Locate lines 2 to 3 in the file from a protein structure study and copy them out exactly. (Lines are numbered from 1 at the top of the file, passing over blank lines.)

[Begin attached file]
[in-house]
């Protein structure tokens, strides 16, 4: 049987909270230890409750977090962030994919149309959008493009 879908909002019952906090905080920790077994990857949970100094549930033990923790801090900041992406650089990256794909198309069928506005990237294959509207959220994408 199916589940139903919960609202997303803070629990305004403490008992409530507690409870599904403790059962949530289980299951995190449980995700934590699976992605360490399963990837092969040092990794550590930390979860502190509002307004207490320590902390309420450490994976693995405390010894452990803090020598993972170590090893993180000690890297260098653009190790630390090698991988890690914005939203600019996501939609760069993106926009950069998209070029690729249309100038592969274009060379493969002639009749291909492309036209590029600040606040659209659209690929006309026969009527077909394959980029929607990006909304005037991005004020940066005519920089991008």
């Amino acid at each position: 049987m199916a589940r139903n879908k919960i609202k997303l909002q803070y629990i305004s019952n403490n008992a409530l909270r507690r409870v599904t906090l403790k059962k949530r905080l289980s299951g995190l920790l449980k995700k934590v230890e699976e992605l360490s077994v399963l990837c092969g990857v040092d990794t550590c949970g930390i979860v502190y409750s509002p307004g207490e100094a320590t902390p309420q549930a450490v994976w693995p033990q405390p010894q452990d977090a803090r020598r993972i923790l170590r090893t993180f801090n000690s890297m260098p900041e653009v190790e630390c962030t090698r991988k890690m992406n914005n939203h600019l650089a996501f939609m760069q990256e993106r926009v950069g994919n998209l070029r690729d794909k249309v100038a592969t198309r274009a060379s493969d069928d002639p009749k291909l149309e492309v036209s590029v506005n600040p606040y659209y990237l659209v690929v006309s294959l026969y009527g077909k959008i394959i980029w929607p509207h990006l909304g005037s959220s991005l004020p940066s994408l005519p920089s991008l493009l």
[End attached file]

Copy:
């Protein structure tokens, strides 16, 4: 049987909270230890409750977090962030994919149309959008493009 879908909002019952906090905080920790077994990857949970100094549930033990923790801090900041992406650089990256794909198309069928506005990237294959509207959220994408 199916589940139903919960609202997303803070629990305004403490008992409530507690409870599904403790059962949530289980299951995190449980995700934590699976992605360490399963990837092969040092990794550590930390979860502190509002307004207490320590902390309420450490994976693995405390010894452990803090020598993972170590090893993180000690890297260098653009190790630390090698991988890690914005939203600019996501939609760069993106926009950069998209070029690729249309100038592969274009060379493969002639009749291909492309036209590029600040606040659209659209690929006309026969009527077909394959980029929607990006909304005037991005004020940066005519920089991008």
């Amino acid at each position: 049987m199916a589940r139903n879908k919960i609202k997303l909002q803070y629990i305004s019952n403490n008992a409530l909270r507690r409870v599904t906090l403790k059962k949530r905080l289980s299951g995190l920790l449980k995700k934590v230890e699976e992605l360490s077994v399963l990837c092969g990857v040092d990794t550590c949970g930390i979860v502190y409750s509002p307004g207490e100094a320590t902390p309420q549930a450490v994976w693995p033990q405390p010894q452990d977090a803090r020598r993972i923790l170590r090893t993180f801090n000690s890297m260098p900041e653009v190790e630390c962030t090698r991988k890690m992406n914005n939203h600019l650089a996501f939609m760069q990256e993106r926009v950069g994919n998209l070029r690729d794909k249309v100038a592969t198309r274009a060379s493969d069928d002639p009749k291909l149309e492309v036209s590029v506005n600040p606040y659209y990237l659209v690929v006309s294959l026969y009527g077909k959008i394959i980029w929607p509207h990006l909304g005037s959220s991005l004020p940066s994408l005519p920089s991008l493009l």